In our latest blog, we asked nine time former Irish National Hunt Champion Jockey Charlie Swan about the business of the sales ring.
How many days before a sale do you arrive and what pre-planning do you do researching the horse's breeding?
I like to be there a full day before the sales start. I would have gone through the breeding before. You know the sires, the dams, the dams of sires and look up to see what the dam is rated. You know of lot of it yourself through experience over the years.
If its a foal sales we could have as many as 100 on the list so you would have to be there the day before to look at them all. Then your list would get shorter after we look at them.
If it's a horse in training sale there would probably only be about eight or nine on the list. We would only be looking at certain types - the best prospects, those who might be a champion.
How long have you been going to the sales?
I have been going to foals sales for six or seven years and horses in training for about 15 years as I used to go there when I was still training.
Once you get to a sale what work do you do before the horses for sale enter the sales ring?
Firstly, we would have cut our list down to our main list of about twenty for foals and three or four for horses in training. The main reasons to remove a horse from the list would be their conformation, they might not walk well or be big enough.
For the foals it's a lot of work to do but as a team of four we would split up in two and look at half each.
When a horse enters the ring could you explain the process?
The auctioneer normally starts them off quite high and goes down until he gets his first bid. That can take a couple of minutes. They are probably in the ring for four or five minutes. Though it would depend on how popular the horse is. A sought after yearling in the Tattersalls Book 1 sale could take a while.
What do you look for in a horse you are interested in buying?
A good walker is essential, conformation, his eye and his colour. You wouldn't want a big Flashy Chestnut with four white socks and white face. If we are buying a foal like that, it is harder to sell. A lot of people can be put off by that. You have to buy what you think people will buy.
You don't like too much white around the eye, where their temperament can be a bit funny. It doesn't mean they all are. You like to see them walk up and down. But if they are from a good family you would probably take a risk
Do you personally make the bids or do other members of your team bid on your behalf?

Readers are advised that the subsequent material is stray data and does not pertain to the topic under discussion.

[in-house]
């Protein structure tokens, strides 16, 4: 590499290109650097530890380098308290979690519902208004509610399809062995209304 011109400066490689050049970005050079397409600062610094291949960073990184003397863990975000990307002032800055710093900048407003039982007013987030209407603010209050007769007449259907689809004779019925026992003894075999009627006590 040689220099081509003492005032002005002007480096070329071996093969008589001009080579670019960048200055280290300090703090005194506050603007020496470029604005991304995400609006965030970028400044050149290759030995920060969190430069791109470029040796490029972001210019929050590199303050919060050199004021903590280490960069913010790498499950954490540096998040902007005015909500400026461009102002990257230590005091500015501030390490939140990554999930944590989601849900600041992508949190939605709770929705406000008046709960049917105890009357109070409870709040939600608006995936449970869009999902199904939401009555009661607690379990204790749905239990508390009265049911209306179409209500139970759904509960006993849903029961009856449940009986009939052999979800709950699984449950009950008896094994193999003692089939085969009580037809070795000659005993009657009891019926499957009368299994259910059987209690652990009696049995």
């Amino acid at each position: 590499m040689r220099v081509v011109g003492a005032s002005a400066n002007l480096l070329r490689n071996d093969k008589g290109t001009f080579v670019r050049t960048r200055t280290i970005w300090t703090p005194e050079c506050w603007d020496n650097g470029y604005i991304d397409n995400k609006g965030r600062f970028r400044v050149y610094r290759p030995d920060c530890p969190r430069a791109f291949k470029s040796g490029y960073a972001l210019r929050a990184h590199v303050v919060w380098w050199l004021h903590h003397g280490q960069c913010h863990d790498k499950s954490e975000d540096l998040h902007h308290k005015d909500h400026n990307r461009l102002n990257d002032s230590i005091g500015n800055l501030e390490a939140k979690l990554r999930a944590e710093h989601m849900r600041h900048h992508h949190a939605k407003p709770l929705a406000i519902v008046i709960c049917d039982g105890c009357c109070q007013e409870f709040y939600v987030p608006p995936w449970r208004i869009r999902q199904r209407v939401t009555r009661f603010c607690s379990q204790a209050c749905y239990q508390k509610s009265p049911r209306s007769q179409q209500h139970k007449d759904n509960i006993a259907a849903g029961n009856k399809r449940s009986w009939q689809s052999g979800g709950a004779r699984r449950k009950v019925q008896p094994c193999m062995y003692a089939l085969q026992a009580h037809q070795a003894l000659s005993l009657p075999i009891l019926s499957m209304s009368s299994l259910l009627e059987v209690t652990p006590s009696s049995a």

The odd time I do the bidding but not usually. Kieran McManus (son of JP McManus) or another member of the team would bid normally. If I do bid I would be in contact on the phone with JP McManus or Kieran advising them what the horse is making.
If you are particularly interested in a buying are you asked to make yourself known to the auctioneer and stand in a certain area?
They have a fair idea. All the auctioneers know everybody that usually buys. They see you standing in the crowd. There are lots of spotters around. You wouldn't miss a bid; it's your own fault if you miss a bid!
What is the process like after you have bought the horse?
If it's a horses in training sale you would get him wind checked after. You get the horse lunged and the vet would listen to his wind to see if it was ok. Beforehand we would have scoped him, scanned his tendons and seen some x rays.
Could you cancel the bid?
Once you have bid you can't cancel it. The only way would be if they didn't mention that he was a box walker or if failed his wind test afterwards. Sometimes it might have to go to a panel and if it's a horse in training they might have to bring him up to the gallops, but is pretty unusual.
What arrangements do you have for the horse after purchase?
We use the same transport company depending on what country. If its a horse in training they go back to JP McManus's place at Martinstown. A group of people including JP McManus then decide which trainer to send them to.
Personally the foals I buy go back to my father-in-law Timmy Hyde at Camas Park Stud, County Tipperary, Ireland. The foals are then sold on as three year olds.
What has proved to be your most successful purchase?
Defi Du Seuil, the winner of last season's Triumph Hurdle at Cheltenham, who I bought privately after a bumper in France
Finally is there a horse we should look out for in the 2017/18 National Hunt Season
I like Dame De Compagnie a four year old mare trained by Nicky Henderson. She won a race at Uttoxeter in early November and is a possible for one of the mares' races at the Festival.
Blog by Stephen Wallis